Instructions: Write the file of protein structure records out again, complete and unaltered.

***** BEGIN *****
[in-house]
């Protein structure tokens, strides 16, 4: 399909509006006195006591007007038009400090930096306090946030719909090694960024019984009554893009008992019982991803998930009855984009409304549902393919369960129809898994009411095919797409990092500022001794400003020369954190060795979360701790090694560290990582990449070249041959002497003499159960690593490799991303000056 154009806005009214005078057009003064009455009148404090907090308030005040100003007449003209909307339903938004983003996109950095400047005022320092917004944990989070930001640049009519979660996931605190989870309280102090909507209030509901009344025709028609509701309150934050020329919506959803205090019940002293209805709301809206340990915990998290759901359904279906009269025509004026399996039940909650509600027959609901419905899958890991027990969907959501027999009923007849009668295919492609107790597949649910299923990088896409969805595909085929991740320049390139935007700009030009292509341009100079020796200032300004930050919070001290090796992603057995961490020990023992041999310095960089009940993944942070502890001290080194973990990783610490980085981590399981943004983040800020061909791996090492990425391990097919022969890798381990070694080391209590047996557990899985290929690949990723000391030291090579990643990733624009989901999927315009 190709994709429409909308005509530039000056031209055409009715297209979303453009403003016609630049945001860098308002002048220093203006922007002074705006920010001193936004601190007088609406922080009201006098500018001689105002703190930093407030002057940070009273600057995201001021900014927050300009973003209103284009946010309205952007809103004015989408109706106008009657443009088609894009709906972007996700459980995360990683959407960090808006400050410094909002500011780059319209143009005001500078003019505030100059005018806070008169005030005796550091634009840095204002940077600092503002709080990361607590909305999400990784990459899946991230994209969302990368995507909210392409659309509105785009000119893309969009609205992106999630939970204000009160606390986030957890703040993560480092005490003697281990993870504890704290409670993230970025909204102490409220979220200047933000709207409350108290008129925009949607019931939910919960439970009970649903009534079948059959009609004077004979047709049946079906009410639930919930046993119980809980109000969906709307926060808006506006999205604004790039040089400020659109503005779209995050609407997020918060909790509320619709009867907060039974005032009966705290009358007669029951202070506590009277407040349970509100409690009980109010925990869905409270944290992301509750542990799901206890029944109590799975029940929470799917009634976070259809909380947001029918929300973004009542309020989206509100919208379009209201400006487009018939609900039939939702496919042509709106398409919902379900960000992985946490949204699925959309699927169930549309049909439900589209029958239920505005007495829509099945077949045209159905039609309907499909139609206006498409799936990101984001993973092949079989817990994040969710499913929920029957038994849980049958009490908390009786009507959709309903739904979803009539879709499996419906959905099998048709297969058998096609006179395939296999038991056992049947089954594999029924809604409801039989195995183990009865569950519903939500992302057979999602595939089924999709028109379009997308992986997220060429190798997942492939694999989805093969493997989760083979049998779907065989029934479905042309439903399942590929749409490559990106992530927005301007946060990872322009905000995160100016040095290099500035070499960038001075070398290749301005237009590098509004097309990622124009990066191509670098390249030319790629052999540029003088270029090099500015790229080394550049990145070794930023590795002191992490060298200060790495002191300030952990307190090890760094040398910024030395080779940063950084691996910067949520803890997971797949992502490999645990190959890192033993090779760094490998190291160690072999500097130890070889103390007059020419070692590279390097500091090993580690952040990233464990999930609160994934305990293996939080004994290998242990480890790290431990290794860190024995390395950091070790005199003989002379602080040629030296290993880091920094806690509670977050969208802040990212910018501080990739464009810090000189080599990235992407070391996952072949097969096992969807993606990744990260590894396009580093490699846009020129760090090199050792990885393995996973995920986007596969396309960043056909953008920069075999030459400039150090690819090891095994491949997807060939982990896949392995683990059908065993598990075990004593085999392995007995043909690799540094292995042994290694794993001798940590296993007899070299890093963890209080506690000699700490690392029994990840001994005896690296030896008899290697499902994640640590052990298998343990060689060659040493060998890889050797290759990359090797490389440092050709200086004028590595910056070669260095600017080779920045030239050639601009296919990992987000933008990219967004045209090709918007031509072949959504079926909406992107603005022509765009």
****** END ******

[in-house]
């Protein structure tokens, strides 16, 4: 399909509006006195006591007007038009400090930096306090946030719909090694960024019984009554893009008992019982991803998930009855984009409304549902393919369960129809898994009411095919797409990092500022001794400003020369954190060795979360701790090694560290990582990449070249041959002497003499159960690593490799991303000056 154009806005009214005078057009003064009455009148404090907090308030005040100003007449003209909307339903938004983003996109950095400047005022320092917004944990989070930001640049009519979660996931605190989870309280102090909507209030509901009344025709028609509701309150934050020329919506959803205090019940002293209805709301809206340990915990998290759901359904279906009269025509004026399996039940909650509600027959609901419905899958890991027990969907959501027999009923007849009668295919492609107790597949649910299923990088896409969805595909085929991740320049390139935007700009030009292509341009100079020796200032300004930050919070001290090796992603057995961490020990023992041999310095960089009940993944942070502890001290080194973990990783610490980085981590399981943004983040800020061909791996090492990425391990097919022969890798381990070694080391209590047996557990899985290929690949990723000391030291090579990643990733624009989901999927315009 190709994709429409909308005509530039000056031209055409009715297209979303453009403003016609630049945001860098308002002048220093203006922007002074705006920010001193936004601190007088609406922080009201006098500018001689105002703190930093407030002057940070009273600057995201001021900014927050300009973003209103284009946010309205952007809103004015989408109706106008009657443009088609894009709906972007996700459980995360990683959407960090808006400050410094909002500011780059319209143009005001500078003019505030100059005018806070008169005030005796550091634009840095204002940077600092503002709080990361607590909305999400990784990459899946991230994209969302990368995507909210392409659309509105785009000119893309969009609205992106999630939970204000009160606390986030957890703040993560480092005490003697281990993870504890704290409670993230970025909204102490409220979220200047933000709207409350108290008129925009949607019931939910919960439970009970649903009534079948059959009609004077004979047709049946079906009410639930919930046993119980809980109000969906709307926060808006506006999205604004790039040089400020659109503005779209995050609407997020918060909790509320619709009867907060039974005032009966705290009358007669029951202070506590009277407040349970509100409690009980109010925990869905409270944290992301509750542990799901206890029944109590799975029940929470799917009634976070259809909380947001029918929300973004009542309020989206509100919208379009209201400006487009018939609900039939939702496919042509709106398409919902379900960000992985946490949204699925959309699927169930549309049909439900589209029958239920505005007495829509099945077949045209159905039609309907499909139609206006498409799936990101984001993973092949079989817990994040969710499913929920029957038994849980049958009490908390009786009507959709309903739904979803009539879709499996419906959905099998048709297969058998096609006179395939296999038991056992049947089954594999029924809604409801039989195995183990009865569950519903939500992302057979999602595939089924999709028109379009997308992986997220060429190798997942492939694999989805093969493997989760083979049998779907065989029934479905042309439903399942590929749409490559990106992530927005301007946060990872322009905000995160100016040095290099500035070499960038001075070398290749301005237009590098509004097309990622124009990066191509670098390249030319790629052999540029003088270029090099500015790229080394550049990145070794930023590795002191992490060298200060790495002191300030952990307190090890760094040398910024030395080779940063950084691996910067949520803890997971797949992502490999645990190959890192033993090779760094490998190291160690072999500097130890070889103390007059020419070692590279390097500091090993580690952040990233464990999930609160994934305990293996939080004994290998242990480890790290431990290794860190024995390395950091070790005199003989002379602080040629030296290993880091920094806690509670977050969208802040990212910018501080990739464009810090000189080599990235992407070391996952072949097969096992969807993606990744990260590894396009580093490699846009020129760090090199050792990885393995996973995920986007596969396309960043056909953008920069075999030459400039150090690819090891095994491949997807060939982990896949392995683990059908065993598990075990004593085999392995007995043909690799540094292995042994290694794993001798940590296993007899070299890093963890209080506690000699700490690392029994990840001994005896690296030896008899290697499902994640640590052990298998343990060689060659040493060998890889050797290759990359090797490389440092050709200086004028590595910056070669260095600017080779920045030239050639601009296919990992987000933008990219967004045209090709918007031509072949959504079926909406992107603005022509765009």